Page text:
How Women-Owned Businesses are Gaining a Foothold in the Public Sector

Mar 17, 2020
Bidsync Industry Blog

Did you know that the federal government's goal is to award at least five percent of all federal contracting dollars to women-owned small businesses each year? Or that many state and local governments have even more ambitious goals?  

Massachusetts Governor Charlie Baker just filed legislation on February 27, 2020, to increase the minimum percentage of state contracts that must be awarded to women-owned businesses to 8.8 percent, and many cities such as Philadelphia are hoping to secure upwards of 35 percent participation from minority, women, and/or disabled-owned enterprises (M/W/DSBEs) collectively on its contracting solicitations.  

In order to meet these goals, public sector entities automatically give women-owned businesses additional advantages when bidding on many government contracts. Sometimes those come in the form of set-aside contracts that can only be awarded to women-owned businesses while other come in the form of additional points during bid scoring.  

The takeaway is that there is a lot of potential revenue out there for women-owned businesses that are willing to commit resources to do business with states, cites, counties, municipalities, schools, airports and, of course, the federal government. Surprisingly, though, a lot of that revenue is left on the table.  

According to a 2017 State of Women-Owned Businesses report, Las Vegas alone is home to at least 75,600 women-owned businesses. Yet, the Las Vegas Review-Journal did a little more digging found after a Small Business Administration database search that “only about 270 businesses [had, at that time] initiated the process necessary to compete for federal contracts specifically set aside for certified women-owned small businesses.” That doesn’t account for the tremendous number of state and local government solicitations that are seemingly lacking responses from women-owned businesses.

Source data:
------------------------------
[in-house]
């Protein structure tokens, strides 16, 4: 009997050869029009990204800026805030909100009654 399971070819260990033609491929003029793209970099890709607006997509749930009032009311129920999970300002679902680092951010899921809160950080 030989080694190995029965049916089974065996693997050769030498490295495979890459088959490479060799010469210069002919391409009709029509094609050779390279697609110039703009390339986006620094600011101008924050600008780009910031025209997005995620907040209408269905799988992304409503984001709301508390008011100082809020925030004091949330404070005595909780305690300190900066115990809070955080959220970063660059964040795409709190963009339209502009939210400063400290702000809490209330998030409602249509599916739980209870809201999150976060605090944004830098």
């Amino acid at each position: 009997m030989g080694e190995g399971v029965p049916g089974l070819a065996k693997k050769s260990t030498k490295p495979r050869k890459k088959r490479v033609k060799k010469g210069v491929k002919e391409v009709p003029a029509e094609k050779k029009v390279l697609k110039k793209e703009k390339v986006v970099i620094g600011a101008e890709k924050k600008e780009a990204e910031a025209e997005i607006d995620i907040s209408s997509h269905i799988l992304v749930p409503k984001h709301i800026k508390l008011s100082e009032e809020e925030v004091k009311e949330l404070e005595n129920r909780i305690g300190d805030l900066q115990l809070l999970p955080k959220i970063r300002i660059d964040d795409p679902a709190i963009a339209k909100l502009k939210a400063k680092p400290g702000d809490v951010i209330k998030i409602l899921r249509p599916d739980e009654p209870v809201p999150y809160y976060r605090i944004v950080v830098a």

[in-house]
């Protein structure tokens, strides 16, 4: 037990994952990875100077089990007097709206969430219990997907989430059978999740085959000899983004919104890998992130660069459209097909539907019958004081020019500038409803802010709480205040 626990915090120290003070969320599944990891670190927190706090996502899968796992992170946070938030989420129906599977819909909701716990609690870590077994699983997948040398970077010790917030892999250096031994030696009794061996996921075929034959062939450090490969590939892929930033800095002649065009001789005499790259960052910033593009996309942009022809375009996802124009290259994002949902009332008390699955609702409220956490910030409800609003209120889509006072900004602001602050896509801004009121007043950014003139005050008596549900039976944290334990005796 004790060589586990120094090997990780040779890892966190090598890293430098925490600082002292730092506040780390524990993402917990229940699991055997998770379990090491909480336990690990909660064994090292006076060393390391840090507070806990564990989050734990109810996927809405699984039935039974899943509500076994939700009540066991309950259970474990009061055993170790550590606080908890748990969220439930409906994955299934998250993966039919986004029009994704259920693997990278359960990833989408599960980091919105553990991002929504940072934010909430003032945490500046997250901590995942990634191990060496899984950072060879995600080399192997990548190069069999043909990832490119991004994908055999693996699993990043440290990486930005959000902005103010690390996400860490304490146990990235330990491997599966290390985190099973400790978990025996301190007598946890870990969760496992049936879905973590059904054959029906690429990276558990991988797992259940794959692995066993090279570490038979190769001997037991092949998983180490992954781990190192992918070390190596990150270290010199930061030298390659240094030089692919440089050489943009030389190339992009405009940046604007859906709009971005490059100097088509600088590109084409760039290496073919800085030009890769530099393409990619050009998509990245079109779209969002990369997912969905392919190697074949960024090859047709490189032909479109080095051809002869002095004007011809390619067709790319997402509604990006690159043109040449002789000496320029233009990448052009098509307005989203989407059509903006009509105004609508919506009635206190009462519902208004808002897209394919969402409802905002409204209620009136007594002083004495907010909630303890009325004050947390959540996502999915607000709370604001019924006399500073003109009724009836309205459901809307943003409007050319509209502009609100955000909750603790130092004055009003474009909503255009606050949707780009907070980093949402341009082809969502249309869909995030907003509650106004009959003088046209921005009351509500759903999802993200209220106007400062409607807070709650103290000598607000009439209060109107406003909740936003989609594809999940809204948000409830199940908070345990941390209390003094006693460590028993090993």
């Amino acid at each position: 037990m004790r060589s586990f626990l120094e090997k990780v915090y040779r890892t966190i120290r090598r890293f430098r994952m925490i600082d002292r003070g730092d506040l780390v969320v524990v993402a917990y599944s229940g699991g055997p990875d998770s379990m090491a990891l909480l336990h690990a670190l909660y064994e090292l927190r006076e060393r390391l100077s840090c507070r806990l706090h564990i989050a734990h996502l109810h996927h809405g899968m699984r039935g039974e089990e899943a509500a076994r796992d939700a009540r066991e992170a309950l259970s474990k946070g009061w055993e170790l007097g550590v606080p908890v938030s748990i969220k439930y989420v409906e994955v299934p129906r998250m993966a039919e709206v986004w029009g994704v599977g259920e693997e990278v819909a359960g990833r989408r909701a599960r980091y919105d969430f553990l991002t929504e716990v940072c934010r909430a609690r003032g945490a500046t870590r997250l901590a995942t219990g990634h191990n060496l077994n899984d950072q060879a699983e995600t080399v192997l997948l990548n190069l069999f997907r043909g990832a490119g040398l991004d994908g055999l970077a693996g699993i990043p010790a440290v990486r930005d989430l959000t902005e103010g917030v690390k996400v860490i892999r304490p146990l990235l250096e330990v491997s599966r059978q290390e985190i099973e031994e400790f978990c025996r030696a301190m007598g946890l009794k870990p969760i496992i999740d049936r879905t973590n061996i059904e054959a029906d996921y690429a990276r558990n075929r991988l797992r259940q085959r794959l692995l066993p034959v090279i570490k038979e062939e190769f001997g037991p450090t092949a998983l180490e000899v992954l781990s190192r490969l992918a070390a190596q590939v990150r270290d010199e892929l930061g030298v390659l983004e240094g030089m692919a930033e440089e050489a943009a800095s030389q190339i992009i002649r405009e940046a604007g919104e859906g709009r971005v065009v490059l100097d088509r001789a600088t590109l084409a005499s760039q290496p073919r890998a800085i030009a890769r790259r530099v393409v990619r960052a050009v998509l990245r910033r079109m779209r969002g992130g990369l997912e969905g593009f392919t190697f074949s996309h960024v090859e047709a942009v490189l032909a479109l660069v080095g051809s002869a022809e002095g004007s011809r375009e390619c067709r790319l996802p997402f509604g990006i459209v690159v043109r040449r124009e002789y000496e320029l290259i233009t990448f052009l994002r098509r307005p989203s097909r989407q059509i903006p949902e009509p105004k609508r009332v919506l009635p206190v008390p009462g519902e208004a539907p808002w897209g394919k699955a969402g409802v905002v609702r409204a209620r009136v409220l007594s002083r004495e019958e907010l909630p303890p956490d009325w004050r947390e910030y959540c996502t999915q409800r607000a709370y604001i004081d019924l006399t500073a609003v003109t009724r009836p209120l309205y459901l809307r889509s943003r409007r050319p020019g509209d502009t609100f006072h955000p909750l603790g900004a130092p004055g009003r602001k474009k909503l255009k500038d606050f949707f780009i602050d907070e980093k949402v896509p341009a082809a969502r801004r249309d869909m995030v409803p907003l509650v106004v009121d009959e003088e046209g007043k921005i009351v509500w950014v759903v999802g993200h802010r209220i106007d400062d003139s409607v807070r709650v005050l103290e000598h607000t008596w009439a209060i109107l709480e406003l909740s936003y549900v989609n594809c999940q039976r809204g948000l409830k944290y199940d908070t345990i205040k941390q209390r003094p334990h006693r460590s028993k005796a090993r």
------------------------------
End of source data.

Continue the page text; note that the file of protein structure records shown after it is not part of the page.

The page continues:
Since we’re in the midst of International Women’s Month, which is all about empowerment, we wanted to share a few tips to help your woman-owned businesses take full advantage of these exclusive and widespread opportunities:  

Just don’t forget to secure additional small business, minority-owned, veteran/service-disabled veteran or LBGTQ-owned business certifications, as well as 8(a) and HUBZone designations, if applicable. There are many contracts exclusively set aside for award to bidders who have one or more of these Disadvantaged Business Enterprise (DBE) designations. 

In fact, it was doing these three things that helped small, woman, veteran and minority-owned business

Spectra Property Management, LLC, increase its revenue from the public sector. The Oklahoma-based company already had a reputation for exceptional customer service at the local level after just three to four months in business and was quickly being sought out by property owners across the U.S. Confident in the value of its service and ability to accommodate clients on a broader scale, Spectra began to pursue state and government contracts.  

But manually searching for newly-listed solicitations on each organization’s website was time consuming. There were literally hundreds to review just within the state of Oklahoma. The team also knew that relying solely on word-of-mouth notifications from industry peers could result in missed opportunities.  Not wanting to abandon its pursuit of public sector business, the Spectra team began looking for a bid notification service that would keep them competitive for government opportunities and allow them to focus only on client service and the actual solicitation preparation before eventually selecting BidSync. In just 10 months, it had maximized its visibility in the public sector and maximized in-house resources across all areas of the operation, which led to further growth as you can read about here.  

Remember: Time is money, and making this one change can save you both when going after government business. Spectra Property Management, LLC, is proof.